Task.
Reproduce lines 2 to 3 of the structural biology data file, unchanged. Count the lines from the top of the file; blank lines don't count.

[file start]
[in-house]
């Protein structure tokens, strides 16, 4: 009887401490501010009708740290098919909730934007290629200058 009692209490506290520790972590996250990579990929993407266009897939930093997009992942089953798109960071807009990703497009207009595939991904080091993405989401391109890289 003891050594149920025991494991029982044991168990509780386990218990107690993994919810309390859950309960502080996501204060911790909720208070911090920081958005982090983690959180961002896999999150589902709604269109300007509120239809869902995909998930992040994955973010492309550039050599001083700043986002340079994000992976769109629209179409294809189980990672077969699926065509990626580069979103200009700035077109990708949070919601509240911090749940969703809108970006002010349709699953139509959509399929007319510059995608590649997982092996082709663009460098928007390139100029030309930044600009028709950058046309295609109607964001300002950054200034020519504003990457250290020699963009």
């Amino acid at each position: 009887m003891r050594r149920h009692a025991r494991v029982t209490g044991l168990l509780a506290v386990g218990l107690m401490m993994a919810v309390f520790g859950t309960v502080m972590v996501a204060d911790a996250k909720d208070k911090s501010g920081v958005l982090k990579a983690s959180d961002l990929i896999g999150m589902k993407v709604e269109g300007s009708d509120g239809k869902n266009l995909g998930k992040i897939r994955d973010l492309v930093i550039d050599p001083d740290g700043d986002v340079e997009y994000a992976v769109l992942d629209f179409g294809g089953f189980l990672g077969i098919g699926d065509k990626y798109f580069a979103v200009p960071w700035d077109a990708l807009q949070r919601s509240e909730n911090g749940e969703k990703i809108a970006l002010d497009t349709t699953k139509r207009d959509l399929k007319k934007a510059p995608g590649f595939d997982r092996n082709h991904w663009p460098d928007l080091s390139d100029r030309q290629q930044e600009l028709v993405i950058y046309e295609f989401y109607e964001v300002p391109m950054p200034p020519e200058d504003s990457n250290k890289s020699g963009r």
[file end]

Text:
């Protein structure tokens, strides 16, 4: 009887401490501010009708740290098919909730934007290629200058 009692209490506290520790972590996250990579990929993407266009897939930093997009992942089953798109960071807009990703497009207009595939991904080091993405989401391109890289 003891050594149920025991494991029982044991168990509780386990218990107690993994919810309390859950309960502080996501204060911790909720208070911090920081958005982090983690959180961002896999999150589902709604269109300007509120239809869902995909998930992040994955973010492309550039050599001083700043986002340079994000992976769109629209179409294809189980990672077969699926065509990626580069979103200009700035077109990708949070919601509240911090749940969703809108970006002010349709699953139509959509399929007319510059995608590649997982092996082709663009460098928007390139100029030309930044600009028709950058046309295609109607964001300002950054200034020519504003990457250290020699963009």
């Amino acid at each position: 009887m003891r050594r149920h009692a025991r494991v029982t209490g044991l168990l509780a506290v386990g218990l107690m401490m993994a919810v309390f520790g859950t309960v502080m972590v996501a204060d911790a996250k909720d208070k911090s501010g920081v958005l982090k990579a983690s959180d961002l990929i896999g999150m589902k993407v709604e269109g300007s009708d509120g239809k869902n266009l995909g998930k992040i897939r994955d973010l492309v930093i550039d050599p001083d740290g700043d986002v340079e997009y994000a992976v769109l992942d629209f179409g294809g089953f189980l990672g077969i098919g699926d065509k990626y798109f580069a979103v200009p960071w700035d077109a990708l807009q949070r919601s509240e909730n911090g749940e969703k990703i809108a970006l002010d497009t349709t699953k139509r207009d959509l399929k007319k934007a510059p995608g590649f595939d997982r092996n082709h991904w663009p460098d928007l080091s390139d100029r030309q290629q930044e600009l028709v993405i950058y046309e295609f989401y109607e964001v300002p391109m950054p200034p020519e200058d504003s990457n250290k890289s020699g963009r």